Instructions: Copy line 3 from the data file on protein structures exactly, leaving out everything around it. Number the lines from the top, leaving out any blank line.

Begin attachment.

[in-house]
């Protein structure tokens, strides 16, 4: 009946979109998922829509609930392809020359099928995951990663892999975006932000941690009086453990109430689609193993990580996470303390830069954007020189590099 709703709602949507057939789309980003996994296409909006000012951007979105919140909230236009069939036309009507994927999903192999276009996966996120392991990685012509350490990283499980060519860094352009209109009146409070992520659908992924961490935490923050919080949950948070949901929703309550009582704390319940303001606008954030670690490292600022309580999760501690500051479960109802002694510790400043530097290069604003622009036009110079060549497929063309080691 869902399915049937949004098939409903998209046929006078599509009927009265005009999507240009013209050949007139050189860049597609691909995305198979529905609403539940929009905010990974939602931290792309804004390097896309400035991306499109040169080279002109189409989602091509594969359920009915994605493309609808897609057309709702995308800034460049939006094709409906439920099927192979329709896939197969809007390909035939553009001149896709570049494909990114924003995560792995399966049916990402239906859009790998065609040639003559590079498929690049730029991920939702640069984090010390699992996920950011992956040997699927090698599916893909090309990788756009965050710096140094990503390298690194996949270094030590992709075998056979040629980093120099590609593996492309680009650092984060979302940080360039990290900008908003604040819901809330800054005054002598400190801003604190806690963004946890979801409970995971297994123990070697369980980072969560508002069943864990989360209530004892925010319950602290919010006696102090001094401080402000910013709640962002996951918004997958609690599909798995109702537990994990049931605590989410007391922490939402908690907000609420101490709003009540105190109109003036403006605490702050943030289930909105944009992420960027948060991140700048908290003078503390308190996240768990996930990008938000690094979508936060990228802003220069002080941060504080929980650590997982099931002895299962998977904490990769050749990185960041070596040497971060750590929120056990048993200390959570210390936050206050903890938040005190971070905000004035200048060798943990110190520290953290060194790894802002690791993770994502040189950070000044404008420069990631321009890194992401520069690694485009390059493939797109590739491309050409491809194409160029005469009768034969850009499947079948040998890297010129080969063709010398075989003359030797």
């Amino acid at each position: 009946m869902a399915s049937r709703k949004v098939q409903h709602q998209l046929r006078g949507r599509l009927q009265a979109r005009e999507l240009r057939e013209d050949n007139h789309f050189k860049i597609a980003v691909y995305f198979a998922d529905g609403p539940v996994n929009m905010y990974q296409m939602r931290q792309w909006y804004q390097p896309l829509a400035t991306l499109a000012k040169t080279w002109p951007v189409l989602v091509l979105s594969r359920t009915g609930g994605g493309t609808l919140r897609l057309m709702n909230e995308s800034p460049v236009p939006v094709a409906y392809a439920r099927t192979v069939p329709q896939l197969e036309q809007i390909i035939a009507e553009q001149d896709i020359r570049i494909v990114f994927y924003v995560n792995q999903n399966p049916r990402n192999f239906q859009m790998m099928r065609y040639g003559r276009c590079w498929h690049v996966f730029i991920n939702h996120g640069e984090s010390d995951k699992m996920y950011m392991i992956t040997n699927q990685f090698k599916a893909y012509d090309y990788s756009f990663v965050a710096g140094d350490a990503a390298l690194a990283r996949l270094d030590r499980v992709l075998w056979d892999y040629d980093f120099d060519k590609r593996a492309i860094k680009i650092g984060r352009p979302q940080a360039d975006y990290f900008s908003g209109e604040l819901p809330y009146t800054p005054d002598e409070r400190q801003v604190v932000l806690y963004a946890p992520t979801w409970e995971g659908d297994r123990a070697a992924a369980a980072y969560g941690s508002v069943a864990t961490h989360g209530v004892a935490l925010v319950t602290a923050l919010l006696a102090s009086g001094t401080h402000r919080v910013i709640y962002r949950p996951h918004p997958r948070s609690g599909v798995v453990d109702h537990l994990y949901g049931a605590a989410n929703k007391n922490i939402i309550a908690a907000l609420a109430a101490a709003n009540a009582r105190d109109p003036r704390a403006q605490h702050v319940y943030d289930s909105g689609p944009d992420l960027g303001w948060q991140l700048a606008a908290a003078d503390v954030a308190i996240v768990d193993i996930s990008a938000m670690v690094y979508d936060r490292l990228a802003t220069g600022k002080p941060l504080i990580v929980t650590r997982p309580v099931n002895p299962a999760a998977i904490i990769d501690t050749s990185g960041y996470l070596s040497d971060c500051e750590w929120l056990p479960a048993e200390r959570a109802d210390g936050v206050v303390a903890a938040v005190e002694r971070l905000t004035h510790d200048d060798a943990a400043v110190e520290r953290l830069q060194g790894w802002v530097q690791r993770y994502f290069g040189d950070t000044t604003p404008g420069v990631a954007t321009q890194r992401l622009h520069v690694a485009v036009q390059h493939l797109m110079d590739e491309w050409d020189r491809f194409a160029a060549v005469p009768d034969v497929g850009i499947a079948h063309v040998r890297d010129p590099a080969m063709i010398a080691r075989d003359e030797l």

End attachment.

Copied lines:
């Amino acid at each position: 009946m869902a399915s049937r709703k949004v098939q409903h709602q998209l046929r006078g949507r599509l009927q009265a979109r005009e999507l240009r057939e013209d050949n007139h789309f050189k860049i597609a980003v691909y995305f198979a998922d529905g609403p539940v996994n929009m905010y990974q296409m939602r931290q792309w909006y804004q390097p896309l829509a400035t991306l499109a000012k040169t080279w002109p951007v189409l989602v091509l979105s594969r359920t009915g609930g994605g493309t609808l919140r897609l057309m709702n909230e995308s800034p460049v236009p939006v094709a409906y392809a439920r099927t192979v069939p329709q896939l197969e036309q809007i390909i035939a009507e553009q001149d896709i020359r570049i494909v990114f994927y924003v995560n792995q999903n399966p049916r990402n192999f239906q859009m790998m099928r065609y040639g003559r276009c590079w498929h690049v996966f730029i991920n939702h996120g640069e984090s010390d995951k699992m996920y950011m392991i992956t040997n699927q990685f090698k599916a893909y012509d090309y990788s756009f990663v965050a710096g140094d350490a990503a390298l690194a990283r996949l270094d030590r499980v992709l075998w056979d892999y040629d980093f120099d060519k590609r593996a492309i860094k680009i650092g984060r352009p979302q940080a360039d975006y990290f900008s908003g209109e604040l819901p809330y009146t800054p005054d002598e409070r400190q801003v604190v932000l806690y963004a946890p992520t979801w409970e995971g659908d297994r123990a070697a992924a369980a980072y969560g941690s508002v069943a864990t961490h989360g209530v004892a935490l925010v319950t602290a923050l919010l006696a102090s009086g001094t401080h402000r919080v910013i709640y962002r949950p996951h918004p997958r948070s609690g599909v798995v453990d109702h537990l994990y949901g049931a605590a989410n929703k007391n922490i939402i309550a908690a907000l609420a109430a101490a709003n009540a009582r105190d109109p003036r704390a403006q605490h702050v319940y943030d289930s909105g689609p944009d992420l960027g303001w948060q991140l700048a606008a908290a003078d503390v954030a308190i996240v768990d193993i996930s990008a938000m670690v690094y979508d936060r490292l990228a802003t220069g600022k002080p941060l504080i990580v929980t650590r997982p309580v099931n002895p299962a999760a998977i904490i990769d501690t050749s990185g960041y996470l070596s040497d971060c500051e750590w929120l056990p479960a048993e200390r959570a109802d210390g936050v206050v303390a903890a938040v005190e002694r971070l905000t004035h510790d200048d060798a943990a400043v110190e520290r953290l830069q060194g790894w802002v530097q690791r993770y994502f290069g040189d950070t000044t604003p404008g420069v990631a954007t321009q890194r992401l622009h520069v690694a485009v036009q390059h493939l797109m110079d590739e491309w050409d020189r491809f194409a160029a060549v005469p009768d034969v497929g850009i499947a079948h063309v040998r890297d010129p590099a080969m063709i010398a080691r075989d003359e030797l």